“They will be entitled to equal treatment without any discrimination and with due respect to their human rights, as well as the opportunity to apply for a work permit so they can find paid jobs, which will allow them to meet their basic needs,” it continued.
It’s not immediately clear how Mexico will pay to provide humanitarian support for tens of thousands of asylum seekers. Mexico has slashed its budget for refugees in recent years, and López Obrador’s proposed budget for next year includes a 20 percent funding cut for its refugee agency. The new president has long spoken about the need to respect migrant rights, but many in Mexico saw his budget announcement as a sign of his priorities.
In recent weeks, following the arrival of a large migrant caravan in Tijuana, Mexico’s lack of preparedness has become clear. When the caravan arrived, the government initially created a makeshift shelter in a sports complex. It was cramped, flood-prone and presented public health risks.
Last weekend, two Honduran teenagers who were part of the caravan were found murdered in Tijuana. Mexican police said the two boys had left a shelter for migrant youths and were killed in an apparent robbery attempt. It’s unclear whether the boys had applied for asylum in the United States.
Other parts of northern Mexico present graver challenges for migrants. In the state of Tamaulipas, for instance, which borders southeastern Texas, migrants are regularly kidnapped and extorted, and there is limited space in shelters already inundated by deportees from the United States.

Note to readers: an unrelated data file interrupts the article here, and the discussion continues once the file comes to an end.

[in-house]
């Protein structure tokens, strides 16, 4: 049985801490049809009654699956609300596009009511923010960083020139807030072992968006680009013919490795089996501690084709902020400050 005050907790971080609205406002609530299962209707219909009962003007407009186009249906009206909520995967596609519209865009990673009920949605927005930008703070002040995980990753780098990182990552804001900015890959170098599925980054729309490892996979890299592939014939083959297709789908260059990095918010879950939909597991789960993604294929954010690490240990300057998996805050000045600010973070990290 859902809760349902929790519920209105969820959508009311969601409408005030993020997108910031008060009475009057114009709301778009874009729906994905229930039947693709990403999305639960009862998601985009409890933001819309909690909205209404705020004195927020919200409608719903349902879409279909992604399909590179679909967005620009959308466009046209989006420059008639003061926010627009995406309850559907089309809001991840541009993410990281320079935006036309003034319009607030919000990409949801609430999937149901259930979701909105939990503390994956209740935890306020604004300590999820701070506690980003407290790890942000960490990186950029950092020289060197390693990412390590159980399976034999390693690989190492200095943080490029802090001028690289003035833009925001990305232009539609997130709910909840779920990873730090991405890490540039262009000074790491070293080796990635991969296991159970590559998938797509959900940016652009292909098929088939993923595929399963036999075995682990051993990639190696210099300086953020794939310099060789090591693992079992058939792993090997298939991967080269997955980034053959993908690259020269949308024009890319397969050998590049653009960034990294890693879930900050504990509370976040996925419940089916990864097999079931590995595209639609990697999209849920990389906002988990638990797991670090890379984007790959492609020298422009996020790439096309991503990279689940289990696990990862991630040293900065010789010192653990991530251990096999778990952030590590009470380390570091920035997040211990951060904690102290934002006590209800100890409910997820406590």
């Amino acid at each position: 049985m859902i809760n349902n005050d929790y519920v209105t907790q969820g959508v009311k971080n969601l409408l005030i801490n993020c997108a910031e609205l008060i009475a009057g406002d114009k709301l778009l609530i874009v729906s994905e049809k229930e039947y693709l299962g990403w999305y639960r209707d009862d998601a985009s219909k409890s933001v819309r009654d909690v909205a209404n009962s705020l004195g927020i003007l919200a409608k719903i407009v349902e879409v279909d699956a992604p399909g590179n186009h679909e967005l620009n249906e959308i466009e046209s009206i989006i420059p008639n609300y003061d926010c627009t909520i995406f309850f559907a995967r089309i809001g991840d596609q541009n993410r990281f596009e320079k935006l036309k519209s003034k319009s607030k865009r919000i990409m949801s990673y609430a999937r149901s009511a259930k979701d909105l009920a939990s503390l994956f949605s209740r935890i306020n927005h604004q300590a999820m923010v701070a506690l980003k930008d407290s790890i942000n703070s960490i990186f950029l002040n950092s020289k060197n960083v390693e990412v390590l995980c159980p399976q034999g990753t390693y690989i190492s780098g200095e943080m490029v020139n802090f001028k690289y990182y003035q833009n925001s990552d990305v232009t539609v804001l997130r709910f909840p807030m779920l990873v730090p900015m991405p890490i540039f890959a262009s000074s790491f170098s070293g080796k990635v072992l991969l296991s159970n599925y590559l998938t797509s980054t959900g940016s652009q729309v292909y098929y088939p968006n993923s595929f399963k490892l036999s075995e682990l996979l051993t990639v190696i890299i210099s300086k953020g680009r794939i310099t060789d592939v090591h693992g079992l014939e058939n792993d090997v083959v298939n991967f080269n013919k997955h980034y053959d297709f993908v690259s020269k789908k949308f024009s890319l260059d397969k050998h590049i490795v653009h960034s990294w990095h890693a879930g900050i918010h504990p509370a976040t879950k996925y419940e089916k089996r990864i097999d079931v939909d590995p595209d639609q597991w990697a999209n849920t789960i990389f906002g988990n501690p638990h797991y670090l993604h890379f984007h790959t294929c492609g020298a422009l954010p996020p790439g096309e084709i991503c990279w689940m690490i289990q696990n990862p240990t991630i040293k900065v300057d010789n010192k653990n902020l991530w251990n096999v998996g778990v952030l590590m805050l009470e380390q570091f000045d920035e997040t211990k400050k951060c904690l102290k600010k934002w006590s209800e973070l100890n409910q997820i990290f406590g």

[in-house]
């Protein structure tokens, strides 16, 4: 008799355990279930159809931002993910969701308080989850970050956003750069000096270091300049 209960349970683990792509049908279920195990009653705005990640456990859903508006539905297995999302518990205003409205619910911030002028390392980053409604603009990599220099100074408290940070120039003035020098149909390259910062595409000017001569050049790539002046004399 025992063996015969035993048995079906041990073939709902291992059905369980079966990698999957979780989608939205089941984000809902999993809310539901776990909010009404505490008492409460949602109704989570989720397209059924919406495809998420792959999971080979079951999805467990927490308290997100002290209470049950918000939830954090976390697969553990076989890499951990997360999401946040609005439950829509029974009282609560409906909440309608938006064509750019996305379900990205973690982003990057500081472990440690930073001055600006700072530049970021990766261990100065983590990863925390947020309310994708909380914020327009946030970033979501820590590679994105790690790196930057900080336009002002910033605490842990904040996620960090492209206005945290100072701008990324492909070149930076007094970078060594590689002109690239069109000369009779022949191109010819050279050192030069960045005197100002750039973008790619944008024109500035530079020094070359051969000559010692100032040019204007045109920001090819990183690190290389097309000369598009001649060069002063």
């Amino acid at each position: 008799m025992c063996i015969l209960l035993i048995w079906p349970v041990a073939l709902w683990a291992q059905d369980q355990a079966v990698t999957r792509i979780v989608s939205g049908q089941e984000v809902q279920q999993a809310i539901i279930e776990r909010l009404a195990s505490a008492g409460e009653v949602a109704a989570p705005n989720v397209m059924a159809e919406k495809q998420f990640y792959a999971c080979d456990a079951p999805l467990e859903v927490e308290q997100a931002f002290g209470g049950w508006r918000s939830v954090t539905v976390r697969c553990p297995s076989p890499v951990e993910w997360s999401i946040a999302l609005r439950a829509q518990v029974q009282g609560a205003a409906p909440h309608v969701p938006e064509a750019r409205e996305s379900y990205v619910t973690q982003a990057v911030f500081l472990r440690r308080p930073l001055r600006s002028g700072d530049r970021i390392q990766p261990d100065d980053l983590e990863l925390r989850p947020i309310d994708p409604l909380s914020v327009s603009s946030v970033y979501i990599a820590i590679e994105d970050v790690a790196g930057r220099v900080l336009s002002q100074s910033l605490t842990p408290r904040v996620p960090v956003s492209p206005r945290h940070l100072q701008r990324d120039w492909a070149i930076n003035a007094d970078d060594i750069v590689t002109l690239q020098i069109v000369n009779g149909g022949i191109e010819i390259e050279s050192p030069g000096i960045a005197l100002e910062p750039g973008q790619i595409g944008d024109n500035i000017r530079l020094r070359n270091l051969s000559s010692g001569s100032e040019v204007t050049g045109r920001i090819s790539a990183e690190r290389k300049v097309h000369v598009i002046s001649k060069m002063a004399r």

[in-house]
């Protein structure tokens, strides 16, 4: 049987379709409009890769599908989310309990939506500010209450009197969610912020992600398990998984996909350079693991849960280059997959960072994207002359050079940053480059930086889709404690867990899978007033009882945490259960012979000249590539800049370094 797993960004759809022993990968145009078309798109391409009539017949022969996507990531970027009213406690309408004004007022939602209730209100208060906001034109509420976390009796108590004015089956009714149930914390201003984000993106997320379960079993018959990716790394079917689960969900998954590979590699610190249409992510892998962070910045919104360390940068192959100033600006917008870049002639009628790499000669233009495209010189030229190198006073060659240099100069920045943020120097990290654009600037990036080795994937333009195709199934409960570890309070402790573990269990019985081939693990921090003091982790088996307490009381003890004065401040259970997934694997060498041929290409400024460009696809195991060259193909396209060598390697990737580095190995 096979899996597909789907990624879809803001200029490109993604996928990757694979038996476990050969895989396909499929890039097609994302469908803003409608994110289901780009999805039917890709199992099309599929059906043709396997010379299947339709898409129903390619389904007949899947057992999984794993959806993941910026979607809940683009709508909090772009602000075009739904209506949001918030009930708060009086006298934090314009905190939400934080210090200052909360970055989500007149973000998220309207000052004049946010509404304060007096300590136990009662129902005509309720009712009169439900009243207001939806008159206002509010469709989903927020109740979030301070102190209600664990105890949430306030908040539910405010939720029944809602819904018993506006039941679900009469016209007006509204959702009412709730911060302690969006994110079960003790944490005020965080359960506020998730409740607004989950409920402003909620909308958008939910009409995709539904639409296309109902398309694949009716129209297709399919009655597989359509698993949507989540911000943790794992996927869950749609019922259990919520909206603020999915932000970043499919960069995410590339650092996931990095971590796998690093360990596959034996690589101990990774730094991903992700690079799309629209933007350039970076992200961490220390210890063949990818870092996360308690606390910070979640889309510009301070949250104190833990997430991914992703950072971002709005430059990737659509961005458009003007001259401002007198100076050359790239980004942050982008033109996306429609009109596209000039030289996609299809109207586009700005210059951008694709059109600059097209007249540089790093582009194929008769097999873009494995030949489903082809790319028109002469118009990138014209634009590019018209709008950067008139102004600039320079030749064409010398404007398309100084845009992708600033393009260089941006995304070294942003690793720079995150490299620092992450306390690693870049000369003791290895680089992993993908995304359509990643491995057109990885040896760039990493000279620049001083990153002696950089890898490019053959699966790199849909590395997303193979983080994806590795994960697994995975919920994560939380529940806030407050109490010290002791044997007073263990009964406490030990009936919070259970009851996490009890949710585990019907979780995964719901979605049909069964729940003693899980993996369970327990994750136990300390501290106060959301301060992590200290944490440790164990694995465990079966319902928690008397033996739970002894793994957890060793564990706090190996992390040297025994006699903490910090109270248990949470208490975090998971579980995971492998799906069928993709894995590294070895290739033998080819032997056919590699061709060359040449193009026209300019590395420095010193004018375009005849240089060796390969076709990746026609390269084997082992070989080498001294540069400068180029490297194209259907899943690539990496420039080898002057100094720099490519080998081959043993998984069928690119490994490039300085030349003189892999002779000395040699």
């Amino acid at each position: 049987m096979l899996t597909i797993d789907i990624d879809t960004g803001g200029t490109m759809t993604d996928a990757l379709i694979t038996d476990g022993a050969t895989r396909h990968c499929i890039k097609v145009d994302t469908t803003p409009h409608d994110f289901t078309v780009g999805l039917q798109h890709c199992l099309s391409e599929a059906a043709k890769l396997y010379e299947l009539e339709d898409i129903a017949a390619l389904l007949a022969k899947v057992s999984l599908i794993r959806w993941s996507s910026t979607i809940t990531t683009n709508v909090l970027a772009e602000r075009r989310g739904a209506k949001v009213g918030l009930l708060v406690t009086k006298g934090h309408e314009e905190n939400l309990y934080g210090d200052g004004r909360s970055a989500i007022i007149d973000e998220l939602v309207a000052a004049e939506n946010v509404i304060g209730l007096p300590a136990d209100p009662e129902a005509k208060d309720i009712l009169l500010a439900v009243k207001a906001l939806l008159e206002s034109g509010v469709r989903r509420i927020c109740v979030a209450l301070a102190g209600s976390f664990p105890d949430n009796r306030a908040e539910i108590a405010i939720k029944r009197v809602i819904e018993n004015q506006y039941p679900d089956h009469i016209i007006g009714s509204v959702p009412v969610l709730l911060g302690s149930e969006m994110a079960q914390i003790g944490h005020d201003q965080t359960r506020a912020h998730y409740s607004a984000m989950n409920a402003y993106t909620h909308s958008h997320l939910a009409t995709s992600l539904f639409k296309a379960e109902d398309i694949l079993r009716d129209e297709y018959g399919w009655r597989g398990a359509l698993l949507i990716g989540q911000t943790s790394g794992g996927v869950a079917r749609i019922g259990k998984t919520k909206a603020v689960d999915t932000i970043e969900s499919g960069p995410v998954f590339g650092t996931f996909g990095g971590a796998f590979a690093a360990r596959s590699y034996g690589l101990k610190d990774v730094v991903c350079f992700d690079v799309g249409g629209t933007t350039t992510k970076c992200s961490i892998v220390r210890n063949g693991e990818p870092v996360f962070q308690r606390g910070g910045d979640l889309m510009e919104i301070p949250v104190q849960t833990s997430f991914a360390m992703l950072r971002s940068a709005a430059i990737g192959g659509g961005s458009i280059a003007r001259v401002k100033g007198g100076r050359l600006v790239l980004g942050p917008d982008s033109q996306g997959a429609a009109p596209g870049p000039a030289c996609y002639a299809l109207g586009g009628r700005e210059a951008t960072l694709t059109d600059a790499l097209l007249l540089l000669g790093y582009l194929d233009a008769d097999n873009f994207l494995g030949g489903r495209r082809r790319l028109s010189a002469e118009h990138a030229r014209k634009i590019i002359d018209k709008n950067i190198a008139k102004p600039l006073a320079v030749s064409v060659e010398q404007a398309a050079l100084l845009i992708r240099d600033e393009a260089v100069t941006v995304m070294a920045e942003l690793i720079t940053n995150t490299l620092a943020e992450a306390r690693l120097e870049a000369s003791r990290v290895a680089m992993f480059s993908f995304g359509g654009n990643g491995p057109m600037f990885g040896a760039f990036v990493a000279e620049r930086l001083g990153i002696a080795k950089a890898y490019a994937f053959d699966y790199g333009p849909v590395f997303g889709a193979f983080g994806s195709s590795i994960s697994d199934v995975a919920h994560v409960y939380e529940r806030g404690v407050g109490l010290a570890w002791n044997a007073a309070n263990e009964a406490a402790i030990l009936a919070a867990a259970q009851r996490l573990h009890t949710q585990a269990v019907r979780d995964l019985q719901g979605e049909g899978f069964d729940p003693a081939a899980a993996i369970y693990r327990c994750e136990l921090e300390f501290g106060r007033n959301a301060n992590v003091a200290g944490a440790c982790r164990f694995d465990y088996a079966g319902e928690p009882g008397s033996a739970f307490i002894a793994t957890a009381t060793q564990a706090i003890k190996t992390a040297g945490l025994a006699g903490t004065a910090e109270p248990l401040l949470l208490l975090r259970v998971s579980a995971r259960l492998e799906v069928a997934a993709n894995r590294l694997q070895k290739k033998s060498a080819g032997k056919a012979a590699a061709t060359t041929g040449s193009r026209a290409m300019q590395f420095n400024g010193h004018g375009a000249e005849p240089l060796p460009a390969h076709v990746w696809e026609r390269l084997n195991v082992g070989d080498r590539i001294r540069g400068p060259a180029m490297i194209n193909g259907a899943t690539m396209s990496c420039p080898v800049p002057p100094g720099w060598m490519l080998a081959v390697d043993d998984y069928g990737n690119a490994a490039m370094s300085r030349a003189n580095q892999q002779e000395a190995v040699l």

In Reynosa, kidnappings are so common that the city’s Casa del Migrante, run by a Catholic charity, has implemented a new rule: migrants are not allowed to leave. “They leave to buy a sandwich and they disappear,” said Sister Edith Garrido, who has worked at the shelter for three years.
Because asylum cases can drag on for months or years, it’s unclear how migrants would remain safe – with access to food and shelter – or how they would access legal services. It also remains unclear how Mexico will sell the deal to a domestic audience which has resisted the idea of embracing tens of thousands of Central American migrants.
On Tuesday, the Mexican government announced that the United States would contribute $10.6 billion to programs in southern Mexico and Central America that ostensibly would help curb migration. That announcement was perhaps an attempt assuage concern over the new asylum procedure.
But that funding mostly consists of money the United States already had allocated.
“I have to wonder if Mexico knows what it’s signing up for,” said Adam Isacson, a border security analyst at the Washington Office on Latin America (WOLA). “Wait times for asylum hearings are now routinely exceeding 1,200 days. That’s three years. Is Mexico really prepared to host hundreds of thousands of people for that long while they wait for overworked U.S. asylum judges to get to these people’s cases?”
(c) 2018, The Washington Post · Nick Miroff, Kevin Sieff